The one thing that seemed to be on our side, however, was the reality on the streets of Egypt. Day after day, the protests spread and Mubarak’s regime seemed to crumble around him. On February 11, I woke to the news that Mubarak had fled to the resort town of Sharm el Sheikh and resigned. It was, it seemed, a happy ending. Jubilant crowds celebrated in the streets of Cairo. I drafted a statement for Obama that drew comparisons between what had just taken place and some of the iconic movements of the past several decades—Germans tearing down a wall, Indonesians upending a dictatorship, Indians marching nonviolently for independence. I went up to the Oval Office that morning to review the statement with Obama. “You should feel good about this,” he said. “I do,” I replied. “Though I’m not sure all of the principals do.” “You know,” he said, “one of the things that made it easier for me is that I didn’t really know Mubarak.” He mentioned that George H. W. Bush had called Mubarak at the height of the protests to express his support. “But it’s not just Bush. The Clintons, Gates, Biden—they’ve known Mubarak[…] “for decades.” I thought of Biden’s perennial line: All foreign policy is an “extension of personal relationships. “If it had been King Abdullah,” Obama said, referring to the young Jordanian monarch with whom he’d struck up a friendship, “I don’t know if I could have done the same thing.” As Obama delivered a statement to a smattering of press, it seemed that history might at last be breaking in a positive direction in the Middle East. His tribute to the protests was unabashed. Yet our own government was still wired to defer to the Egyptian military, and ill equipped to support a transition to democracy once the president had spoken.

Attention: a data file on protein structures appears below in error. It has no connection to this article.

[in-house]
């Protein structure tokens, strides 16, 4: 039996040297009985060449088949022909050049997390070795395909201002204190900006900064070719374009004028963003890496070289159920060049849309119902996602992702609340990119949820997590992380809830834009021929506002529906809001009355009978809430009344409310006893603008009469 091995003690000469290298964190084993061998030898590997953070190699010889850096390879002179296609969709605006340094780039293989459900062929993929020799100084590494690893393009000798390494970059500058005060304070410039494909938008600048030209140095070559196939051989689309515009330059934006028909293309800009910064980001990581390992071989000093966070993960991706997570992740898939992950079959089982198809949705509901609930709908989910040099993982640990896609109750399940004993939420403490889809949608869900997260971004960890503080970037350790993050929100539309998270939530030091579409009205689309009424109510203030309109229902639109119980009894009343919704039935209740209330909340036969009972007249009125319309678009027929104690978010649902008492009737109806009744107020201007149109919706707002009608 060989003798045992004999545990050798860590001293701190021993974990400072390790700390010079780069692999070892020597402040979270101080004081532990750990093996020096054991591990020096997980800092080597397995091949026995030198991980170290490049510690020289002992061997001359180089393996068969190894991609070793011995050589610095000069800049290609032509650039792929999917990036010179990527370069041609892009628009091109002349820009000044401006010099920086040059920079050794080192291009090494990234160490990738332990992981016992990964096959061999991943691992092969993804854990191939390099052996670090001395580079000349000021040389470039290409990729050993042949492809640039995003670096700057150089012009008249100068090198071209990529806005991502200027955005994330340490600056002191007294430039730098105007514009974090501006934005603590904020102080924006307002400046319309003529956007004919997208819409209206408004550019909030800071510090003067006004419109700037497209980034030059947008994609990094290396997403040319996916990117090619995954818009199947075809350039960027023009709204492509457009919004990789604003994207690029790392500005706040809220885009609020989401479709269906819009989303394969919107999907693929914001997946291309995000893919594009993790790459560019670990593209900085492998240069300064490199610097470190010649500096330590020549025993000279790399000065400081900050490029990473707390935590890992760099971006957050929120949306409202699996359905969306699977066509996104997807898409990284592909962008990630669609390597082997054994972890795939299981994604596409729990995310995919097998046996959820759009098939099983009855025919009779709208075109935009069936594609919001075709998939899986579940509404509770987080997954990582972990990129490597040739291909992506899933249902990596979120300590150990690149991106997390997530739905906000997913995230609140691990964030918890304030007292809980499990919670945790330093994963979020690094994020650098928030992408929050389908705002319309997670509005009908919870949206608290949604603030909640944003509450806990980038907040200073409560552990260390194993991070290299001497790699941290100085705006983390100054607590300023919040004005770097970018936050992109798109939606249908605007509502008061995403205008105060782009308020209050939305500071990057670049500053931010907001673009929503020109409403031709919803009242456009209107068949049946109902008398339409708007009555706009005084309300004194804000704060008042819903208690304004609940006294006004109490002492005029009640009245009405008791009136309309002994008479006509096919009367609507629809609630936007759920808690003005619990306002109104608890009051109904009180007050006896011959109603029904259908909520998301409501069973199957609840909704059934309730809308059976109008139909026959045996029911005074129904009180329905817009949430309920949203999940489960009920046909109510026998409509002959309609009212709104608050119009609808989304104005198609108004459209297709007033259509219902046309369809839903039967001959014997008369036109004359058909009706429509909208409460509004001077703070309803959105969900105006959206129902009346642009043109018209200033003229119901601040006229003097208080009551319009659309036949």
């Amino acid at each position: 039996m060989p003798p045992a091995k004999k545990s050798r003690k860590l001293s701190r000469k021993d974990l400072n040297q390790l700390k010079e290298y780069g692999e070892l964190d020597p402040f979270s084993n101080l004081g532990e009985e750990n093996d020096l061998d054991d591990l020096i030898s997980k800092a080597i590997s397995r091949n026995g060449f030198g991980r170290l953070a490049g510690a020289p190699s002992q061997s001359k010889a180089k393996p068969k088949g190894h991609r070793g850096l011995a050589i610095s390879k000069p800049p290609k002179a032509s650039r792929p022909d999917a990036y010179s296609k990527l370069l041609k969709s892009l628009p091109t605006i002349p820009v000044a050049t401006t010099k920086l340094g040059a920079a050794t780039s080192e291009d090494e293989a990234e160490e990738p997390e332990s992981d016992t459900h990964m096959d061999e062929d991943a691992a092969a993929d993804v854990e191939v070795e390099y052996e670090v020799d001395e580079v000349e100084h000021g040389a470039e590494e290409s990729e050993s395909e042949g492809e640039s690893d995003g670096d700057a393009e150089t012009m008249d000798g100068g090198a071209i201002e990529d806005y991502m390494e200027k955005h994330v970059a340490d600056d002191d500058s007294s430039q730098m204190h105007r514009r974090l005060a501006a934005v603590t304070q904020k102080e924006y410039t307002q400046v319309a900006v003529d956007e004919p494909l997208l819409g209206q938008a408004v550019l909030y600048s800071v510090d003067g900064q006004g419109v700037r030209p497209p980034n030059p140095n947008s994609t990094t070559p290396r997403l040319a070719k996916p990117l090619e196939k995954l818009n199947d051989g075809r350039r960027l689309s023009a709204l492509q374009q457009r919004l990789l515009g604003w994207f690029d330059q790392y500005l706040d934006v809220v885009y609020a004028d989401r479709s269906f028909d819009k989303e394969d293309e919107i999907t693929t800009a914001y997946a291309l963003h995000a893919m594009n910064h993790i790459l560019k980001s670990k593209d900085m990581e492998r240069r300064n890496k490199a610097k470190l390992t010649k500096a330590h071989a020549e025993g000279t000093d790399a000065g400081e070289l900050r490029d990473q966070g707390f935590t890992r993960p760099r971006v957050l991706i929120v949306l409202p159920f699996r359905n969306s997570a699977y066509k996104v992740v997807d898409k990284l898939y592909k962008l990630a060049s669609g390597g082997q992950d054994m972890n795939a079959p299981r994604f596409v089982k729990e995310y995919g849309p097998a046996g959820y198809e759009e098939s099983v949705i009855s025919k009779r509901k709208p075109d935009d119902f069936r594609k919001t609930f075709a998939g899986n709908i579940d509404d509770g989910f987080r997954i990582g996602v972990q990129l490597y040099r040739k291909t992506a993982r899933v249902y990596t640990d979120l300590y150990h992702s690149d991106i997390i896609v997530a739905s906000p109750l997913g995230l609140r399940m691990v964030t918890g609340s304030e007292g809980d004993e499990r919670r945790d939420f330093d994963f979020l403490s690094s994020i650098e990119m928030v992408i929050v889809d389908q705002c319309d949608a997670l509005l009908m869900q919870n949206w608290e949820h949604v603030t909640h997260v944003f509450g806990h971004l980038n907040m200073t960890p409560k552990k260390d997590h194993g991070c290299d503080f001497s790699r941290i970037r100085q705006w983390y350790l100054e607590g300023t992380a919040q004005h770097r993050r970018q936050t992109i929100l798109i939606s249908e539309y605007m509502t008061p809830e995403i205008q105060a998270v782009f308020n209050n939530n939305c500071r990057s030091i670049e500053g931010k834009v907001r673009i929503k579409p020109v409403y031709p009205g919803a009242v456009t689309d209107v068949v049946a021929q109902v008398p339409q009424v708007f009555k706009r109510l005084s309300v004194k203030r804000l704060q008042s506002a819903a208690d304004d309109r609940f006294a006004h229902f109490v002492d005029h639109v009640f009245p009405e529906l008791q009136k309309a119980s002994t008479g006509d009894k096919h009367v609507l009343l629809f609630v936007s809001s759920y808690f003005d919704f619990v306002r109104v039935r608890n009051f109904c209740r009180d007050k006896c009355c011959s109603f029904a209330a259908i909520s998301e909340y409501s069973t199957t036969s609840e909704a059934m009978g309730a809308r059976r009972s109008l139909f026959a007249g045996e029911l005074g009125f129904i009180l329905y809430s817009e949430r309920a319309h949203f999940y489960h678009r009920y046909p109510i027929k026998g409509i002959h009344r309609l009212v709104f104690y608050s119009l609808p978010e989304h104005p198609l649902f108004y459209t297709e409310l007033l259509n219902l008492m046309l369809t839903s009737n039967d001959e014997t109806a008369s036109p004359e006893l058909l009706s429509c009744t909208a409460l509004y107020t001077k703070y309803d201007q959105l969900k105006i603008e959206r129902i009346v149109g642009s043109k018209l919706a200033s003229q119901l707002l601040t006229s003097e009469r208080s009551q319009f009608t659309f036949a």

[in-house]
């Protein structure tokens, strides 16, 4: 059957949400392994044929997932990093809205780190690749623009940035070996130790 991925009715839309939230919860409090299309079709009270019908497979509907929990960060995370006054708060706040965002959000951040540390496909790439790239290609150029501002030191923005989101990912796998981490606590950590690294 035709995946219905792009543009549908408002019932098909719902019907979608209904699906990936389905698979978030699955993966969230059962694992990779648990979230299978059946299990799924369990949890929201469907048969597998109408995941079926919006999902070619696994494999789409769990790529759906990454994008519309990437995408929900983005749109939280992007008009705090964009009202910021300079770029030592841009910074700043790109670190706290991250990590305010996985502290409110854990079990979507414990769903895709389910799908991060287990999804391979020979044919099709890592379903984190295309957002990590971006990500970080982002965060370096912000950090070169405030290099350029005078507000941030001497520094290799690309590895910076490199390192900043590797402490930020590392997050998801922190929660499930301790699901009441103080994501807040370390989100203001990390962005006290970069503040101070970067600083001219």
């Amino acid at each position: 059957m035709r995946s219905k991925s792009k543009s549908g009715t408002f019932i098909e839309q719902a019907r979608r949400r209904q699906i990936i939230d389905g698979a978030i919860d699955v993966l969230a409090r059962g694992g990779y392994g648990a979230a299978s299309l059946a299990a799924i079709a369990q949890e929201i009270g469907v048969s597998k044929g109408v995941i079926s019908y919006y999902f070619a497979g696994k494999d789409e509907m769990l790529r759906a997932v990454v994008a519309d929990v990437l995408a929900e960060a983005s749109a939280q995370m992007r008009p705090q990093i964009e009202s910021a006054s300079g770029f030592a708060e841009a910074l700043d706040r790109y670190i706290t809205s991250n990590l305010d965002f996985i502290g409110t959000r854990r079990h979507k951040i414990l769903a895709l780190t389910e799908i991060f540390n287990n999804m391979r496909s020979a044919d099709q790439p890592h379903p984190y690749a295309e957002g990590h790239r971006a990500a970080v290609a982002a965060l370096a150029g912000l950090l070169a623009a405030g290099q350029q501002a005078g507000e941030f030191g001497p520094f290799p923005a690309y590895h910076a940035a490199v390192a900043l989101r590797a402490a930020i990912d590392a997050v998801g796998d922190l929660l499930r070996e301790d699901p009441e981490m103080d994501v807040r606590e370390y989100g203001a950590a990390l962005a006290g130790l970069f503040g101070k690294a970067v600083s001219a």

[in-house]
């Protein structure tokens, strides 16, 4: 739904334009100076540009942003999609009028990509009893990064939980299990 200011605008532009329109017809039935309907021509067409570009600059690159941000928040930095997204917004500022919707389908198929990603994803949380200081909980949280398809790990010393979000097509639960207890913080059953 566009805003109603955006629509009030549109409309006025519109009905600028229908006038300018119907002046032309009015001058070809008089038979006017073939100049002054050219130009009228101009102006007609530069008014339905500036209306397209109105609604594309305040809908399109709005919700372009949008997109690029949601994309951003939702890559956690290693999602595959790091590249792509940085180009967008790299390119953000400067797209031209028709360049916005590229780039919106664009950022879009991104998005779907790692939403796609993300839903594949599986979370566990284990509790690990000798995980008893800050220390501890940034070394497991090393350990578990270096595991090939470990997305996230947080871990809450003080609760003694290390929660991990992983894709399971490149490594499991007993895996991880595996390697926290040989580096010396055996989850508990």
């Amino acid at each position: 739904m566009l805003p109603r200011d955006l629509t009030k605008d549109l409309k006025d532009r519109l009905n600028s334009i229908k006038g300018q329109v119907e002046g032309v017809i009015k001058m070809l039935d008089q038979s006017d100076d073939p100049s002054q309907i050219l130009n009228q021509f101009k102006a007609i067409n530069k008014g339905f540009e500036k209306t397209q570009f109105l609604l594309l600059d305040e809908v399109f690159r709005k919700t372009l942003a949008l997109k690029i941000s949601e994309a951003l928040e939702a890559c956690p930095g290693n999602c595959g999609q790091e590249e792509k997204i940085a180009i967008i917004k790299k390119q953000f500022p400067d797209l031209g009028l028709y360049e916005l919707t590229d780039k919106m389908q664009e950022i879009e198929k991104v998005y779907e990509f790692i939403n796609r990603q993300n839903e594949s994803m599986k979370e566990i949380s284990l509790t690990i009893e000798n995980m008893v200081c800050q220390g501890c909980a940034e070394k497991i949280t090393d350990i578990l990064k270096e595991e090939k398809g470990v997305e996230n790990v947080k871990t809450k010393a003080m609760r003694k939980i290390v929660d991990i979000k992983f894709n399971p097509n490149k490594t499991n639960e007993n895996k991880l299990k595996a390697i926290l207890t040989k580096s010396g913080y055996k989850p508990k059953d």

Ben Rhodes (The World As It Is: Inside the Obama White House)